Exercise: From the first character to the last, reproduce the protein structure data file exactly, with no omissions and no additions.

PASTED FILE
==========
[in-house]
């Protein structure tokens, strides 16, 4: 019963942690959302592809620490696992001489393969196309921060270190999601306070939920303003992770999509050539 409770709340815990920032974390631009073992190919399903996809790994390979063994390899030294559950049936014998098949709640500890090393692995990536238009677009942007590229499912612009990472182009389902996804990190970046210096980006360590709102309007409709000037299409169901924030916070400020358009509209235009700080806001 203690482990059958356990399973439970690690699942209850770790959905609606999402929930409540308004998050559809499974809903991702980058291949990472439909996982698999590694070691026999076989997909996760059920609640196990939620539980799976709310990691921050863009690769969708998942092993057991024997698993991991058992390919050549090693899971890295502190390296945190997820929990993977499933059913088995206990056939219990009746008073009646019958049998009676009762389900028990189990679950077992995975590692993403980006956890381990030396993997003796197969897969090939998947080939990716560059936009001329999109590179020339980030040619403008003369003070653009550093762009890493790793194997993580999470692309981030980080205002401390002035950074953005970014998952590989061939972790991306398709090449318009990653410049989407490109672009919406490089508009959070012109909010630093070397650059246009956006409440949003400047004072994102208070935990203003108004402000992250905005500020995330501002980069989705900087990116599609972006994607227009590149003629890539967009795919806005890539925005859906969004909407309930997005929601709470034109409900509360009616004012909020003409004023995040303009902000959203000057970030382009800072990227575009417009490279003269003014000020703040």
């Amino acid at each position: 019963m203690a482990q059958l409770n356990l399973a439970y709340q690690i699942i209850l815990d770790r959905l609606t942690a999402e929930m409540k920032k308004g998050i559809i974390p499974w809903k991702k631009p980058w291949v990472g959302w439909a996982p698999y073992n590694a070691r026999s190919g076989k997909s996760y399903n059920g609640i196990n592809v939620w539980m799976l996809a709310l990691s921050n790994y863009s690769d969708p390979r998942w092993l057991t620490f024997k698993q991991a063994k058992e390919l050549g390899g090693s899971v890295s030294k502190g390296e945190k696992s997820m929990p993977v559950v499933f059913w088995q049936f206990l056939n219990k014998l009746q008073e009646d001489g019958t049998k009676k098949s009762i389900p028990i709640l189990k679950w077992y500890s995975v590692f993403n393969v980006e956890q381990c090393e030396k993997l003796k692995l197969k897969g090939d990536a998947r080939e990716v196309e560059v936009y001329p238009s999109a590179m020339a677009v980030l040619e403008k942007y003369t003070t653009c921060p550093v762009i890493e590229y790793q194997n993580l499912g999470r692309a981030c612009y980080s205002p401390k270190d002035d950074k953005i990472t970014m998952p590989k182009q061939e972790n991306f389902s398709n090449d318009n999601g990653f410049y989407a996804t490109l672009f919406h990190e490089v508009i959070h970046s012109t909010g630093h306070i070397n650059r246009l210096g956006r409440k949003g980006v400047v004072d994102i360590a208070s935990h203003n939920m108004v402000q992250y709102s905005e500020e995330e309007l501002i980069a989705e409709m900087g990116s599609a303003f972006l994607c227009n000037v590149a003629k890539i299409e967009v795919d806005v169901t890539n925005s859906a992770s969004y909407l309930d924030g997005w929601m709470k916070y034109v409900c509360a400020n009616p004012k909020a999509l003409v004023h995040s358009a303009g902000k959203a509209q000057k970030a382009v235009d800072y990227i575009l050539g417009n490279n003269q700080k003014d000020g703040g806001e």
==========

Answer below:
[in-house]
């Protein structure tokens, strides 16, 4: 019963942690959302592809620490696992001489393969196309921060270190999601306070939920303003992770999509050539 409770709340815990920032974390631009073992190919399903996809790994390979063994390899030294559950049936014998098949709640500890090393692995990536238009677009942007590229499912612009990472182009389902996804990190970046210096980006360590709102309007409709000037299409169901924030916070400020358009509209235009700080806001 203690482990059958356990399973439970690690699942209850770790959905609606999402929930409540308004998050559809499974809903991702980058291949990472439909996982698999590694070691026999076989997909996760059920609640196990939620539980799976709310990691921050863009690769969708998942092993057991024997698993991991058992390919050549090693899971890295502190390296945190997820929990993977499933059913088995206990056939219990009746008073009646019958049998009676009762389900028990189990679950077992995975590692993403980006956890381990030396993997003796197969897969090939998947080939990716560059936009001329999109590179020339980030040619403008003369003070653009550093762009890493790793194997993580999470692309981030980080205002401390002035950074953005970014998952590989061939972790991306398709090449318009990653410049989407490109672009919406490089508009959070012109909010630093070397650059246009956006409440949003400047004072994102208070935990203003108004402000992250905005500020995330501002980069989705900087990116599609972006994607227009590149003629890539967009795919806005890539925005859906969004909407309930997005929601709470034109409900509360009616004012909020003409004023995040303009902000959203000057970030382009800072990227575009417009490279003269003014000020703040």
């Amino acid at each position: 019963m203690a482990q059958l409770n356990l399973a439970y709340q690690i699942i209850l815990d770790r959905l609606t942690a999402e929930m409540k920032k308004g998050i559809i974390p499974w809903k991702k631009p980058w291949v990472g959302w439909a996982p698999y073992n590694a070691r026999s190919g076989k997909s996760y399903n059920g609640i196990n592809v939620w539980m799976l996809a709310l990691s921050n790994y863009s690769d969708p390979r998942w092993l057991t620490f024997k698993q991991a063994k058992e390919l050549g390899g090693s899971v890295s030294k502190g390296e945190k696992s997820m929990p993977v559950v499933f059913w088995q049936f206990l056939n219990k014998l009746q008073e009646d001489g019958t049998k009676k098949s009762i389900p028990i709640l189990k679950w077992y500890s995975v590692f993403n393969v980006e956890q381990c090393e030396k993997l003796k692995l197969k897969g090939d990536a998947r080939e990716v196309e560059v936009y001329p238009s999109a590179m020339a677009v980030l040619e403008k942007y003369t003070t653009c921060p550093v762009i890493e590229y790793q194997n993580l499912g999470r692309a981030c612009y980080s205002p401390k270190d002035d950074k953005i990472t970014m998952p590989k182009q061939e972790n991306f389902s398709n090449d318009n999601g990653f410049y989407a996804t490109l672009f919406h990190e490089v508009i959070h970046s012109t909010g630093h306070i070397n650059r246009l210096g956006r409440k949003g980006v400047v004072d994102i360590a208070s935990h203003n939920m108004v402000q992250y709102s905005e500020e995330e309007l501002i980069a989705e409709m900087g990116s599609a303003f972006l994607c227009n000037v590149a003629k890539i299409e967009v795919d806005v169901t890539n925005s859906a992770s969004y909407l309930d924030g997005w929601m709470k916070y034109v409900c509360a400020n009616p004012k909020a999509l003409v004023h995040s358009a303009g902000k959203a509209q000057k970030a382009v235009d800072y990227i575009l050539g417009n490279n003269q700080k003014d000020g703040g806001e």